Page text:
Oro-facial birth defects affect some part of the face such as lips, mouth, or ears. The most common birth defects are cleft lip and cleft palate. Cleft lip/palate are birth defects that occur when a baby's lip or mouth do not form properly during pregnancy. As a fetus develops during pregnancy, body tissue from each side of the head grow toward the center of the face and join together to make the face. This joining of tissue forms the facial features, like the lips and mouth. If the tissue does not join together over the lip, this can cause a cleft lip. A cleft palate occurs when the tissue does not join together to form the roof of the mouth. Sometimes a baby will have both a cleft lip and a cleft palate. A baby that has a cleft lip or cleft palate can have trouble feeding and talking, can have ear infections, can have hearing problems, and can have issues with their teeth.
The causes of orofacial clefts among most infants are unknown. Some known factors that are associated with oro-facial clefts are smoking during pregnancy, maternal diabetes, and certain medications taken by the mother during pregnancy. Oro-facial clefts can often be diagnosed during pregnancy through the use of routine ultrasounds. They can also be diagnosed at time of birth. In rare cases, it may be later in life before an oro-facial cleft is diagnosed.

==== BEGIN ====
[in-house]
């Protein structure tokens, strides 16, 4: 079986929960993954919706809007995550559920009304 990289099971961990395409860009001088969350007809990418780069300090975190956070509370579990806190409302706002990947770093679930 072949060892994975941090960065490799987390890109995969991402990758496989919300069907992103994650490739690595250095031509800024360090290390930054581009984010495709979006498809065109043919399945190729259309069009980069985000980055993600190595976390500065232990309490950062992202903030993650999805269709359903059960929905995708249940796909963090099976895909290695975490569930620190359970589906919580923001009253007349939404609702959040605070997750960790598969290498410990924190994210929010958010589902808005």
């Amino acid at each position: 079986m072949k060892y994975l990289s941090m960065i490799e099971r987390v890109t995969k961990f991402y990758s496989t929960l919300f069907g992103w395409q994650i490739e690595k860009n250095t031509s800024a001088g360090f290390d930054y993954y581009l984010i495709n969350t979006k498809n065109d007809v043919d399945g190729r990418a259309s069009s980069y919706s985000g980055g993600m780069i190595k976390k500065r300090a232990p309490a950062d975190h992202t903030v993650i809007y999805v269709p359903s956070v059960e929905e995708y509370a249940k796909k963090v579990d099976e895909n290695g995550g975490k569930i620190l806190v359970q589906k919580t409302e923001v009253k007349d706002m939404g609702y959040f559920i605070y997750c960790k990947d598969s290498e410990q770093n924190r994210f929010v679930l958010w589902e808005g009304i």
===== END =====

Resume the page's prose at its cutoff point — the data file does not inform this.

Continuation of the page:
Treatment options vary by case but can often include multiple surgeries as a child grows to correct the oro-facial cleft. Always discuss treatment options with your baby's doctor. Babies born with an oro-facial cleft do well and lead healthy lives.
- Cleft lip
- Cleft palate
- Anotia/Microtia (missing or small ears)
Congenital heart defects
Congenital heart defects (CHDs) are the most common type of birth defect. A child is said to have a CHD when they are born with a heart not normally formed. Approximately, 25% of CHDs are considered critical (CCHD), with the child needing medical intervention, often surgery, within the first year of life. There are several different CHDs, with seven of those considered CCHDs. With advancing medical care and treatment, babies with a CHD are living longer and healthier lives.
What are the symptoms of a heart defect?
It is important for parents and caregivers to be able to identify the symptoms of a heart defect and seek medical help immediately in case any of them are noticed.
- Pounding heart
- Weak pulse
- Pale or blue-colored skin, nails, or lips
- Fast or troubled breathing
- Poor feeding
- Very sleepy
What is New Mexico doing to protect my baby?
All birthing facilities in New Mexico are required to check newborns for birth defects, including CHDs. Parents choosing to forego this screening must sign a waiver
The screen for CHDs, called pulse oximetry, is painless and measures the baby's pulse and the level of oxygen in the baby's blood. Screening performed in the birthing facility before discharge allows immediate referral for follow-up testing if it is necessary.
- D-transposition of the great arteries
- Tetralogy of Fallot
- Pulmonary atresia
- Tricuspid atresia
- Hypoplastic left heart syndrome
- Total anomalous pulmonary venous connection
- Atrial septal defect
- Atrioventricular septal defect